Semmle 1.20
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Name: Cleartext storage of sensitive information in an SQLite database

Description: Storing sensitive information in a non-encrypted database can expose it to an attacker.

ID: cpp/cleartext-storage-database

Kind: problem

Severity: warning

Precision: medium

Query: CleartextSqliteDatabase.ql
/**
 * @name Cleartext storage of sensitive information in an SQLite database
 * @description Storing sensitive information in a non-encrypted
 *              database can expose it to an attacker.
 * @kind problem
 * @problem.severity warning
 * @precision medium
 * @id cpp/cleartext-storage-database
 * @tags security
 *       external/cwe/cwe-313
 */

import cpp
import semmle.code.cpp.security.SensitiveExprs
import semmle.code.cpp.security.TaintTracking

class UserInputIsSensitiveExpr extends SecurityOptions {
  override predicate isUserInput(Expr expr, string cause) {
    expr instanceof SensitiveExpr and cause = "sensitive information"
  }
}

class SqliteFunctionCall extends FunctionCall {
  SqliteFunctionCall() {
    this.getTarget().getName().matches("sqlite%")
  }

  Expr getASource() {
    result = this.getAnArgument()
  }
}

predicate sqlite_encryption_used() {
  any(StringLiteral l).getValue().toLowerCase().regexpMatch("pragma key.*") or
  any(StringLiteral l).getValue().toLowerCase().matches("%attach%database%key%") or
  any(FunctionCall fc).getTarget().getName().matches("sqlite%\\_key\\_%")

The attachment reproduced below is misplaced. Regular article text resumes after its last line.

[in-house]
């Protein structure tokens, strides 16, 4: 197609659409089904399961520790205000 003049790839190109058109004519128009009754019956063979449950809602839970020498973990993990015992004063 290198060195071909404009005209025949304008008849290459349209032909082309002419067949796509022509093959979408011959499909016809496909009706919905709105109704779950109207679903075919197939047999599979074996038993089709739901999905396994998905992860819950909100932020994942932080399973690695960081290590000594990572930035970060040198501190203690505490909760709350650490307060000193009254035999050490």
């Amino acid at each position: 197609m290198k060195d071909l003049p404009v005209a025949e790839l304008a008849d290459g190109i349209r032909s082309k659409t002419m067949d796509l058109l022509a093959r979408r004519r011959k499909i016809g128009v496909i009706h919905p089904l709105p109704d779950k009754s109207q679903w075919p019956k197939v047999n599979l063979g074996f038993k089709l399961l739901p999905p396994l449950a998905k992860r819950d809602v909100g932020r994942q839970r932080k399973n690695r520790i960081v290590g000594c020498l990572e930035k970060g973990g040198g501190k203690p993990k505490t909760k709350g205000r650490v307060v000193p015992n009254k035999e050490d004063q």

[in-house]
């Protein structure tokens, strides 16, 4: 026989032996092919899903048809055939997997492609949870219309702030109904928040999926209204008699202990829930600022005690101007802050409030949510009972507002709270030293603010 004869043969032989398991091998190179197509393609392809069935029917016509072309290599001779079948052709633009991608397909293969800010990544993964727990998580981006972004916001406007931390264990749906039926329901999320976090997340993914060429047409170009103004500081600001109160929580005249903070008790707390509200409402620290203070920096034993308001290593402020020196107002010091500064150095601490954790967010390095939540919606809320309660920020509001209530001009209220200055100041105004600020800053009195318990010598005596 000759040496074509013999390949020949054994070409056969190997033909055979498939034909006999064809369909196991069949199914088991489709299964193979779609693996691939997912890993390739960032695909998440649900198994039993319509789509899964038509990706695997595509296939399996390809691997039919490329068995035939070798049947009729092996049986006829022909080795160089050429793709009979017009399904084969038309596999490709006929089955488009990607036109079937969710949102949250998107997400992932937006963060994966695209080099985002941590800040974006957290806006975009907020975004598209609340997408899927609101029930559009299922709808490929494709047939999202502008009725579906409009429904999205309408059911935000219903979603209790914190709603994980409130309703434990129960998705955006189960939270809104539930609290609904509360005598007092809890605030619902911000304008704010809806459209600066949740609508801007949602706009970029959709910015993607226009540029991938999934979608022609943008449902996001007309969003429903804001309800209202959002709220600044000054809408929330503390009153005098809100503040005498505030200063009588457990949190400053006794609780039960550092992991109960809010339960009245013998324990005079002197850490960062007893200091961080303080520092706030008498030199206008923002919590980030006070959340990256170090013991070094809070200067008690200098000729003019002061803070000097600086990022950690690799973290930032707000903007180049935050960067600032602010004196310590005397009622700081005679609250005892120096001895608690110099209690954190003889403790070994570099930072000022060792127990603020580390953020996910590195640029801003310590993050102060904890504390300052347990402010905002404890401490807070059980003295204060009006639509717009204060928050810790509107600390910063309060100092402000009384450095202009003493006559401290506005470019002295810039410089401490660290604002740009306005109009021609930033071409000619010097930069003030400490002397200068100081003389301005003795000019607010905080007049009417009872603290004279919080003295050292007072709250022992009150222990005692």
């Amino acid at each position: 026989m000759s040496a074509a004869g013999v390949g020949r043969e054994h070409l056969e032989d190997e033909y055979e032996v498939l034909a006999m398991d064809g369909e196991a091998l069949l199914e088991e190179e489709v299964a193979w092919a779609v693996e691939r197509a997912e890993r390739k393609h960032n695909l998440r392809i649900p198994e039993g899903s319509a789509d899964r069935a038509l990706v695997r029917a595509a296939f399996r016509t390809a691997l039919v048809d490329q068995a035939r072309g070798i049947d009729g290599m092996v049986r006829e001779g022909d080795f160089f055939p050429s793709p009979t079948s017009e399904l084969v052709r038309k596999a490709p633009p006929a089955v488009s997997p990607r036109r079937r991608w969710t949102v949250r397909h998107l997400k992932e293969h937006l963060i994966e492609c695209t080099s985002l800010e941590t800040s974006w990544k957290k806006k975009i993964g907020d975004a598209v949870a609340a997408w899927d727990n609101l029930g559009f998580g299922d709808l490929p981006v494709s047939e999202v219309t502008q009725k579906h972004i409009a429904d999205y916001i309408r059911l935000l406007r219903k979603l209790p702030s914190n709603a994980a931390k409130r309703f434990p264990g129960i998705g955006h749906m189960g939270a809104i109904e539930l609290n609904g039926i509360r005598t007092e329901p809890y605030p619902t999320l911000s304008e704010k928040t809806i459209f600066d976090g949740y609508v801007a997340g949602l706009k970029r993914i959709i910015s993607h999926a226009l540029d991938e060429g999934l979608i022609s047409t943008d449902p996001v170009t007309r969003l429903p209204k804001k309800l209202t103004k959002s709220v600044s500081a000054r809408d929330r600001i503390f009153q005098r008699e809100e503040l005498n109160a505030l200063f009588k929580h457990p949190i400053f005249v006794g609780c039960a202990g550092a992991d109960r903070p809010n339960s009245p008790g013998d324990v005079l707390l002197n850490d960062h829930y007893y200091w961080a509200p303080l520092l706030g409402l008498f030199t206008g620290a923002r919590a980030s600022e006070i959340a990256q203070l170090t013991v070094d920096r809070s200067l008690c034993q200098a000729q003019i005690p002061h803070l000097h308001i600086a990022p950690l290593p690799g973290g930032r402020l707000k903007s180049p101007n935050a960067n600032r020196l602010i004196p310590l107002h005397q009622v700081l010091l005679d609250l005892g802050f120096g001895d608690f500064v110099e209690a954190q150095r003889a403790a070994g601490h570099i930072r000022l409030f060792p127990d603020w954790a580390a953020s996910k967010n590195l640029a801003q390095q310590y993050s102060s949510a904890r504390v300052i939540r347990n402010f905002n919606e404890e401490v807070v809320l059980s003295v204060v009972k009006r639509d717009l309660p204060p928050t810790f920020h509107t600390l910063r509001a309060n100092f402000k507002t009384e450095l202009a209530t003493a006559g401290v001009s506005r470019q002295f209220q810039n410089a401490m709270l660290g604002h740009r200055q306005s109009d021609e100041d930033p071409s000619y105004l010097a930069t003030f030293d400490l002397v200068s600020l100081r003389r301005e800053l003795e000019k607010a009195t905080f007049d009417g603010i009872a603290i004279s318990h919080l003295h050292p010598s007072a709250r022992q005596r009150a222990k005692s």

}

from SensitiveExpr taintSource, Expr taintedArg, SqliteFunctionCall sqliteCall
where tainted(taintSource, taintedArg)
  and taintedArg = sqliteCall.getASource()
  and not sqlite_encryption_used()
select sqliteCall, "This SQLite call may store $@ in a non-encrypted SQLite database",
       taintSource, "sensitive information"

Sensitive information that is stored in an unencrypted SQLite database is accessible to an attacker who gains access to the database.

Recommendation

Ensure that if sensitive information is stored in a database then the database is always encrypted.

Example

The following example shows two ways of storing information in an SQLite database. In the 'BAD' case, the credentials are simply stored in cleartext. In the 'GOOD' case, the database (and thus the credentials) are encrypted.

void bad(void) {
  char *password = "cleartext password";
  sqlite3 *credentialsDB;
  sqlite3_stmt *stmt;

  if (sqlite3_open("credentials.db", &credentialsDB) == SQLITE_OK) {
    // BAD: database opened without encryption being enabled
    sqlite3_exec(credentialsDB, "CREATE TABLE IF NOT EXISTS creds (password TEXT);", NULL, NULL, NULL);
    if (sqlite3_prepare_v2(credentialsDB, "INSERT INTO creds(password) VALUES(?)", -1, &stmt, NULL) == SQLITE_OK) {
      sqlite3_bind_text(stmt, 1, password, -1, SQLITE_TRANSIENT);
      sqlite3_step(stmt);
      sqlite3_finalize(stmt);
      sqlite3_close(credentialsDB);
    }
  }
}

void good(void) {
  char *password = "cleartext password";
  sqlite3 *credentialsDB;
  sqlite3_stmt *stmt;

  if (sqlite3_open("credentials.db", &credentialsDB) == SQLITE_OK) {
    // GOOD: database encryption enabled:
    sqlite3_exec(credentialsDB, "PRAGMA key = 'secretKey!'", NULL, NULL, NULL);
    sqlite3_exec(credentialsDB, "CREATE TABLE IF NOT EXISTS creds (password TEXT);", NULL, NULL, NULL);
    if (sqlite3_prepare_v2(credentialsDB, "INSERT INTO creds(password) VALUES(?)", -1, &stmt, NULL) == SQLITE_OK) {
      sqlite3_bind_text(stmt, 1, password, -1, SQLITE_TRANSIENT);
      sqlite3_step(stmt);
      sqlite3_finalize(stmt);
      sqlite3_close(credentialsDB);
    }
  }
}

References
  • M. Dowd, J. McDonald and J. Schuhm, The Art of Software Security Assessment, 1st Edition, Chapter 2 - 'Common Vulnerabilities of Encryption', p. 43. Addison Wesley, 2006.
  • M. Howard and D. LeBlanc, Writing Secure Code, 2nd Edition, Chapter 9 - 'Protecting Secret Data', p. 299. Microsoft, 2002.
  • Common Weakness Enumeration: CWE-313.